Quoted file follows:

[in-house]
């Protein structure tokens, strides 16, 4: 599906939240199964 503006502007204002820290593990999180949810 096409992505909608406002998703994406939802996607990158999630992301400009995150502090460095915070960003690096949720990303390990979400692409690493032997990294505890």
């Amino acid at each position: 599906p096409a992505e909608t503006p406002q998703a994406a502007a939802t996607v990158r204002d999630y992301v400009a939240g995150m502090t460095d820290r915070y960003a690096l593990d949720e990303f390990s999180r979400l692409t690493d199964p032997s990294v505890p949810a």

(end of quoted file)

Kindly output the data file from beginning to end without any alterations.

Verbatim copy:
[in-house]
């Protein structure tokens, strides 16, 4: 599906939240199964 503006502007204002820290593990999180949810 096409992505909608406002998703994406939802996607990158999630992301400009995150502090460095915070960003690096949720990303390990979400692409690493032997990294505890």
């Amino acid at each position: 599906p096409a992505e909608t503006p406002q998703a994406a502007a939802t996607v990158r204002d999630y992301v400009a939240g995150m502090t460095d820290r915070y960003a690096l593990d949720e990303f390990s999180r979400l692409t690493d199964p032997s990294v505890p949810a």